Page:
Study: High prices to blame for global media piracy

A recently completed study has concluded that price, not moral corruption, is the driving force behind piracy, and that hard line criminal penalties and censorship tactics that many nations have adopted to help reduce the problem will not be effective.

Pirating music, films, games, and software is “better described as a global pricing problem,” according to the Media Piracy Project, a three-year study conducted by 35 different researchers and published last week by the Social Science Research Council.

Much of the report focuses on “emerging economies” like Russia, Mexico, and India where prices of digital entertainment media are much higher in relation to consumers’ incomes than the US and many European nations. In fact, in some of these nations prices are 5 to 10 times higher when compared to local incomes, a situation that has possibly driven piracy rates above 90%.

An example provided by ArsTechnica shows that in Russia, purchasing a $15 copy of The Dark Knight would be the equivalent of an American consumer paying approximately $75 for the film because of the income ratio. Hearing that, it’s easy to understand why the country’s piracy rates are so high.

But anti-piracy enforcement tactics like France’s “Three-Strikes” law or mass P2P lawsuits would do little to combat the problem in these emerging economies, says the report’s authors. They state that there is “little evidence—and indeed few claims—that enforcement efforts to date have had any effect whatsoever on the overall supply of pirated goods. Our work suggests, rather, that piracy has grown dramatically by most measures in the past decade.”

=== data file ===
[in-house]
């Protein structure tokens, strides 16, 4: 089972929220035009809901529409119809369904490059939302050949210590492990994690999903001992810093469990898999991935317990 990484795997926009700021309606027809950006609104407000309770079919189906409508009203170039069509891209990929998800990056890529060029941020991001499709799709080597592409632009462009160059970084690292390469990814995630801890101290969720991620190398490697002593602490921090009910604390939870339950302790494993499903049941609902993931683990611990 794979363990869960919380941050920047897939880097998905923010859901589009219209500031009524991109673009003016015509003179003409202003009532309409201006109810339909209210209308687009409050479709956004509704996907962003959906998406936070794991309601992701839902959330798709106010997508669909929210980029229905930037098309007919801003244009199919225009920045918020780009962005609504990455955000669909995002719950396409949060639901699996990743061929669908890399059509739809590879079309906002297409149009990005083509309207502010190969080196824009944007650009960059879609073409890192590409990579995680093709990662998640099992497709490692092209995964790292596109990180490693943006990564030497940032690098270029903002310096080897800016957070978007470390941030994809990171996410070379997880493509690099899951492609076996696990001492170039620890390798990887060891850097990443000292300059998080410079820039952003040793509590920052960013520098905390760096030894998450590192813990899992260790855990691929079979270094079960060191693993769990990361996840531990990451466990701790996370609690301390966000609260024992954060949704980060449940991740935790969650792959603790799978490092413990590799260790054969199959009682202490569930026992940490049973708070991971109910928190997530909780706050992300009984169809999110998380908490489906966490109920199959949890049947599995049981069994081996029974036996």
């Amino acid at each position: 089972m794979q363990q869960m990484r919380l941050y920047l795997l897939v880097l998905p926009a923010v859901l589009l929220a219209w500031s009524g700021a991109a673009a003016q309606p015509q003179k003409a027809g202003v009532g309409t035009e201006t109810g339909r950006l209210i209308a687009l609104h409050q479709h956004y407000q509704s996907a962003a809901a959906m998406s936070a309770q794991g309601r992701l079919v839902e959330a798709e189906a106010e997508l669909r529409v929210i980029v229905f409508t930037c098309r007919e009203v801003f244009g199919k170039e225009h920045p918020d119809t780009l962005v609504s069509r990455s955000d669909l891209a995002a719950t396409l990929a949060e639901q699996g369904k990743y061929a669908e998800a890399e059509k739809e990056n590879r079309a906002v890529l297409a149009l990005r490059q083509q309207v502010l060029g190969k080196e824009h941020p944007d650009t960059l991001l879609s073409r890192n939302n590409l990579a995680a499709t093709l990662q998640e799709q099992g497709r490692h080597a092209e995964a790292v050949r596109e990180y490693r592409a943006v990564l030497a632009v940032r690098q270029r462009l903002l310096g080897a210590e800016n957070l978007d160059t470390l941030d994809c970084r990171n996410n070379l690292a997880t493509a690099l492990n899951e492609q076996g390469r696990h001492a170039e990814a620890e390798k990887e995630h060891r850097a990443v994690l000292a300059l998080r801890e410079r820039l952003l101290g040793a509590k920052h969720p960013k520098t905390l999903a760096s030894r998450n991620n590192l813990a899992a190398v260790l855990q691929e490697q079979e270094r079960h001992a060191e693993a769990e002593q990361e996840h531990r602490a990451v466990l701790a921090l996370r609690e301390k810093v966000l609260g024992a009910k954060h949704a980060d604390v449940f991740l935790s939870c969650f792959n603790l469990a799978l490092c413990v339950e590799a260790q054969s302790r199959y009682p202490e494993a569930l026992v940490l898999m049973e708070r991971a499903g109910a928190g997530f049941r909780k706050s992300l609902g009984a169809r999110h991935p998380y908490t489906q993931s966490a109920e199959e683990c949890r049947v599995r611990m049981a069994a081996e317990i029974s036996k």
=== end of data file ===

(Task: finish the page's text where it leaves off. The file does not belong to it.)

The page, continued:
“Hardline enforcement positions may be futile at stemming the tide of piracy, but the United States bears few of the costs of such efforts, and US companies reap most of the modest benefits,” writes Joe Karaganis in the first section of the report. “This is a recipe for continued US pressure on developing countries, very possibly long after media business models in the United States and other high-income countries have changed.”

Of course the MPAA and RIAA will no doubt have something to say about the report in the coming days or weeks, and will likely repeat their spiel of how piracy costs “our economy billions of dollars and thousands of jobs.” That is unfortunate, however, because I think the authors of this report actually make some excellent points that these organizations, as well as American and European government officials, should listen to.

The people I’ve known who have pirated software and entertainment media have had financial challenges that provoked their decision to obtain the products illegally. That’s not to say that there are no well-off people who are downloading bootlegged copies, but I have a hard time believing that the number would be very high.

That would, of course, make the copyright trolls and their settlement programs even more despicable for trying to profit off excessive penalties for such actions. Unfortunately, it will likely take a lot more than just this study to make these things stop.